Gun ‘n Rose 1992: The acting leaves a lot to be desired

Taiwanese gang boss Jeff appoints his adopted son Alan as his successor over his two biological sons, Simon and Bowie. But greed takes precedence over family loyalty as Bowie turns police informant in an attempt to put Alan in jail.

Alan flees to HK where the film (phim hanh dong xa hoi den) takes a completely wacky turn and chronicles the exploits of a lowly hood (Andy Lau) and his adventures with best girl Loletta Lee and horny sister Carrie Ng. Alan is hiding with crippled wife Monica Chan. But he gets dragged back into the triad life by Andy’s incessant activities and the reappearance of Leon. Then Alan returns to Taiwan for the final showdown with Simon.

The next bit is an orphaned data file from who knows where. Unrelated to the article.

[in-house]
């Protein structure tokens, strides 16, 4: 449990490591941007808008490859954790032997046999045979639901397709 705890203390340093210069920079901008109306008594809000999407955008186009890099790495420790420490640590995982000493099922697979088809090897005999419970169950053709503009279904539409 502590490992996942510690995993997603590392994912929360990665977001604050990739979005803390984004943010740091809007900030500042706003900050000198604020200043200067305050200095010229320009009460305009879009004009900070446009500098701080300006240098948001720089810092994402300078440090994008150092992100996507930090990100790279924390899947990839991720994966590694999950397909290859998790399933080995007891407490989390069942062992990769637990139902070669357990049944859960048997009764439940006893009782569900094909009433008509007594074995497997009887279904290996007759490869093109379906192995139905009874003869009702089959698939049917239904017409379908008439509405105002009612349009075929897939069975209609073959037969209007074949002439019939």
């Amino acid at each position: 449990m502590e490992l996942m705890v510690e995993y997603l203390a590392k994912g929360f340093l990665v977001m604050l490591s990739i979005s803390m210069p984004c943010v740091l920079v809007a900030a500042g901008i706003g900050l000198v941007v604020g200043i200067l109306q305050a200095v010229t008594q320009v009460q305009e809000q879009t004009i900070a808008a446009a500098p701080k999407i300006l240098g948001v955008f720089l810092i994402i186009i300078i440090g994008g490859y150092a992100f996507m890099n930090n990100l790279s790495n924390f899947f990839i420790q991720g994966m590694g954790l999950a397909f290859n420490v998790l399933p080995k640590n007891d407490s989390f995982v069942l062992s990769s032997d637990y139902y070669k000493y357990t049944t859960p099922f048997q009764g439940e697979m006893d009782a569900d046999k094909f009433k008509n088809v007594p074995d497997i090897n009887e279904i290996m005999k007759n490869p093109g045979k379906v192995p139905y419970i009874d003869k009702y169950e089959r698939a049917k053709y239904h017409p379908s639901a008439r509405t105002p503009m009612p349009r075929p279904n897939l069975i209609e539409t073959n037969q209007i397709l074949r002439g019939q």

Sadly, the acting leaves a lot to be desired. Leon Lai is blandly intense, Simon Yam wasted, and Andy Lau (Luu Duc Hoa) annoying to an incredible fault. This is Lau in smarmy mode, where he attempts a Chow Yun-Fat type of charisma, but usually comes off as bothersome.

Even more out of place is Alan Tang, who uses an army of stunt doubles to achieve dizzying action stunts. When he clearly can’t jump two feet off the ground. Since he’s also the producer of the film, Gun ‘n Rose (Tung Hoanh Tu Hai) ultimately feels like a well-staged vanity project for Tang. Standard triad clichés abound, and aside from the action, very little is left to compensate. Also, the middle section of the film is tiresome, with too much lousy comedy and wacky hijinks that grate on the viewer. There’s a definite fan base for this flick, but I am not a part of it. This review comes from

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